Powerful Pollinators: Leptospermums

We are mid the Australian Annual Pollinator Week and I have been admiring our our native tea trees all Spring so I thought I would bring them to your attention this week as they are wonderful plants to grow for our native pollinators.

“Australian Pollinator Week acknowledges our important and unique insect pollinators during our southern spring (November). “

Leptospermum ‘Seclusion’

I have been trialling a new tea tree in my garden and to be honest I really chose it for its lovely weeping grey foliage and didn’t expect it to flower too much. I also may have picked it for its name 🤣 Leptopsermum ‘Seclusion’ how brilliant is that for a cultivar name?!

Anyway, I am so in love with this tea tree from Bywong plant breeders, it is flowering as the label promised with musk pink flowers and is growing quickly as a screen to give me ‘seclusion’ from my neighbours. All the native insects are coming to feed on it blooms and it even houses a tiny native wasp nest. Leptospermum ‘Seclusion’ grows to 2.5 m high x 1.5m wide and grows and flowers well in full sun. I have three and the third is in part shade so is not flowering, however it is growing into a lovely, dense, silvery fence screen.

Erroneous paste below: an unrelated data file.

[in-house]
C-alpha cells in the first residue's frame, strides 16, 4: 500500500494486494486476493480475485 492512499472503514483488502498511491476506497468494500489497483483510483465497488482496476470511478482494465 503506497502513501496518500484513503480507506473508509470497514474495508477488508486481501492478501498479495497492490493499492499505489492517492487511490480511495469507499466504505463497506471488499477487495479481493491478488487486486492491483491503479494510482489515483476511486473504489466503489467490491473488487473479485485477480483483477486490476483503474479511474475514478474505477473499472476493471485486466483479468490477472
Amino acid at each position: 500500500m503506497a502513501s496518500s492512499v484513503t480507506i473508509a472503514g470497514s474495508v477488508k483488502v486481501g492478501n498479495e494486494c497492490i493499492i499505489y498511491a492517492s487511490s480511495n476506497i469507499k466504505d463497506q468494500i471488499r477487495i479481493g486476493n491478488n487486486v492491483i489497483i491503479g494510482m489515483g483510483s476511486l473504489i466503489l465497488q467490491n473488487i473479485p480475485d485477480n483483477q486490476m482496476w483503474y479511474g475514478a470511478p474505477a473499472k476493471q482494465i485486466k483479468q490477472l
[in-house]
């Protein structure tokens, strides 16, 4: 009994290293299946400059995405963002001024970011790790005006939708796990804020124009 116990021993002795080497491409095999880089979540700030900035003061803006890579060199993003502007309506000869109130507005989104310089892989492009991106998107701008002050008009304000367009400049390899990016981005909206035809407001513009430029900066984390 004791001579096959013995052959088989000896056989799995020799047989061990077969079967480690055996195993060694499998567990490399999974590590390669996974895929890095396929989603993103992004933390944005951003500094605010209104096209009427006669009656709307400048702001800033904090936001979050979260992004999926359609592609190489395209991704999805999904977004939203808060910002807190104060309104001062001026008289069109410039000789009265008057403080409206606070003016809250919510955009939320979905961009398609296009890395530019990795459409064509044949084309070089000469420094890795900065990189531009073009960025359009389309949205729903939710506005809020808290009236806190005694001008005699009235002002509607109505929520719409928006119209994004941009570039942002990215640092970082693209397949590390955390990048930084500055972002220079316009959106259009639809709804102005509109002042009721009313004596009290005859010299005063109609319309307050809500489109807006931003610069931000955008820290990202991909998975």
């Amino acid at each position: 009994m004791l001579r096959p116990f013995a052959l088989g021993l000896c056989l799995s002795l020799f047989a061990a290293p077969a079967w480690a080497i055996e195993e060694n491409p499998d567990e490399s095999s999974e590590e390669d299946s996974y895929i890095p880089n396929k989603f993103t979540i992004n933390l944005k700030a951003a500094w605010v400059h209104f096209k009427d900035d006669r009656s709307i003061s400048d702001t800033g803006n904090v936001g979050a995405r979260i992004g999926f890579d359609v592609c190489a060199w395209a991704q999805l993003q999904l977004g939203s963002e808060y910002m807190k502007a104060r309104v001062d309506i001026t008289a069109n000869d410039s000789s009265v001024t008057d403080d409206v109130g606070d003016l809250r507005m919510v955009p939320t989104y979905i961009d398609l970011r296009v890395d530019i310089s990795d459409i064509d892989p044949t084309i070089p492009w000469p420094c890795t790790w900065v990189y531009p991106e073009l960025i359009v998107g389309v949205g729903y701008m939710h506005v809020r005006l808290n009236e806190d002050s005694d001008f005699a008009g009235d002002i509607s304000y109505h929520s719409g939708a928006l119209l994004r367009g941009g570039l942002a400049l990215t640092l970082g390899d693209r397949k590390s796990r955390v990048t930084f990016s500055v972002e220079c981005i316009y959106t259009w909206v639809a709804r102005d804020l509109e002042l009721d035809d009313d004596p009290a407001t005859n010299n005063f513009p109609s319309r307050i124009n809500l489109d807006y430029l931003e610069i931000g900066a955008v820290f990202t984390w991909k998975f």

Leptospermum lanigerum

Next up is the woolly tea tree or Leptospermum lanigerum, this is another tree tree with a grey leaf and partially weeping habit. It covers itself in nectar rich flowers in spring and grows quickly into a medium sized shrub of around 3 metres so again makes an excelled screen. This tea tree is local to Victoria, Tasmania and southern NSW so is not a huge fan of humid Summers. It can be pruned to form a formal screen or left to be a striking small feature tree.

Leptospermum rotundifolium ‘Lavender Queen’

And last but not least of wonderful pollinator Tea Trees is Leptospermum ‘Lavender Queen’, this is a form of Leptospermum rotundifolium which means it has those cool round leaves with striking red stems, it grows to around 2 m high x 2 m wide and seems to flower reasonably well in part shade as this is where I saw it at the Grevillea Park in Bulli.

Lets all do our struggling pollinators a favour and plant more Leptospermums in our gardens!

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